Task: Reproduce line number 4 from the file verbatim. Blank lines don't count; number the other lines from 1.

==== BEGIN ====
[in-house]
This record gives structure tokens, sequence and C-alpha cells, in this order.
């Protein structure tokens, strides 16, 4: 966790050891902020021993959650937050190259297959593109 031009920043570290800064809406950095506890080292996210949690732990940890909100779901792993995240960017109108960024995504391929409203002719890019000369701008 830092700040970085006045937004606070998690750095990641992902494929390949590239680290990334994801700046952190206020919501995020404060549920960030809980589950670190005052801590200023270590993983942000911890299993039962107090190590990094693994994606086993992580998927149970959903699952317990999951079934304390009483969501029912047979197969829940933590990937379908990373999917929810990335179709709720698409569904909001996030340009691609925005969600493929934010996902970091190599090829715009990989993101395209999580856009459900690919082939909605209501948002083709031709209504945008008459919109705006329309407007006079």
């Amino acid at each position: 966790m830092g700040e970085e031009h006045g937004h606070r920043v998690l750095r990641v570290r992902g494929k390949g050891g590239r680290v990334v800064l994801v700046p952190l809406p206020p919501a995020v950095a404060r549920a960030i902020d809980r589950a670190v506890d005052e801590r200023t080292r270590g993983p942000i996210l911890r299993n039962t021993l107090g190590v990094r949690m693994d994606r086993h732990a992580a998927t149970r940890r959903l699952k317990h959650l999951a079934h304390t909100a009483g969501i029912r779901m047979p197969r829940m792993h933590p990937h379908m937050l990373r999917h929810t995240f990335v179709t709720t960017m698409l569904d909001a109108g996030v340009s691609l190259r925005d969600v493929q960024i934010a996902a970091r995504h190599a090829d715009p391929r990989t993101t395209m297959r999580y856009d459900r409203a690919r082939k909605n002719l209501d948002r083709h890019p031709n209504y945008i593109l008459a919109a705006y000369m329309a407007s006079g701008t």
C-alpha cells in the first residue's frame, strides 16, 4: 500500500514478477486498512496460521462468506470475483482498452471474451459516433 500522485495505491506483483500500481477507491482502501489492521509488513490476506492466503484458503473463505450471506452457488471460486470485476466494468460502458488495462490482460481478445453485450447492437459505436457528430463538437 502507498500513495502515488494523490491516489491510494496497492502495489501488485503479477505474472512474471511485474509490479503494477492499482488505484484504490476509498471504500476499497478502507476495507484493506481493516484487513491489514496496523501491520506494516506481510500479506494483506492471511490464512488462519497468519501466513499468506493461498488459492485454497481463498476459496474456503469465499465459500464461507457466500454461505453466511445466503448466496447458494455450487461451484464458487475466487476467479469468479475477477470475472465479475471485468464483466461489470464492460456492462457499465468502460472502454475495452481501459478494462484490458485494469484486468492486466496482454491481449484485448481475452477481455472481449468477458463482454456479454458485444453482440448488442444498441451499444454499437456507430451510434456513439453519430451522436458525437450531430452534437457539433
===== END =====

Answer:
């Amino acid at each position: 966790m830092g700040e970085e031009h006045g937004h606070r920043v998690l750095r990641v570290r992902g494929k390949g050891g590239r680290v990334v800064l994801v700046p952190l809406p206020p919501a995020v950095a404060r549920a960030i902020d809980r589950a670190v506890d005052e801590r200023t080292r270590g993983p942000i996210l911890r299993n039962t021993l107090g190590v990094r949690m693994d994606r086993h732990a992580a998927t149970r940890r959903l699952k317990h959650l999951a079934h304390t909100a009483g969501i029912r779901m047979p197969r829940m792993h933590p990937h379908m937050l990373r999917h929810t995240f990335v179709t709720t960017m698409l569904d909001a109108g996030v340009s691609l190259r925005d969600v493929q960024i934010a996902a970091r995504h190599a090829d715009p391929r990989t993101t395209m297959r999580y856009d459900r409203a690919r082939k909605n002719l209501d948002r083709h890019p031709n209504y945008i593109l008459a919109a705006y000369m329309a407007s006079g701008t």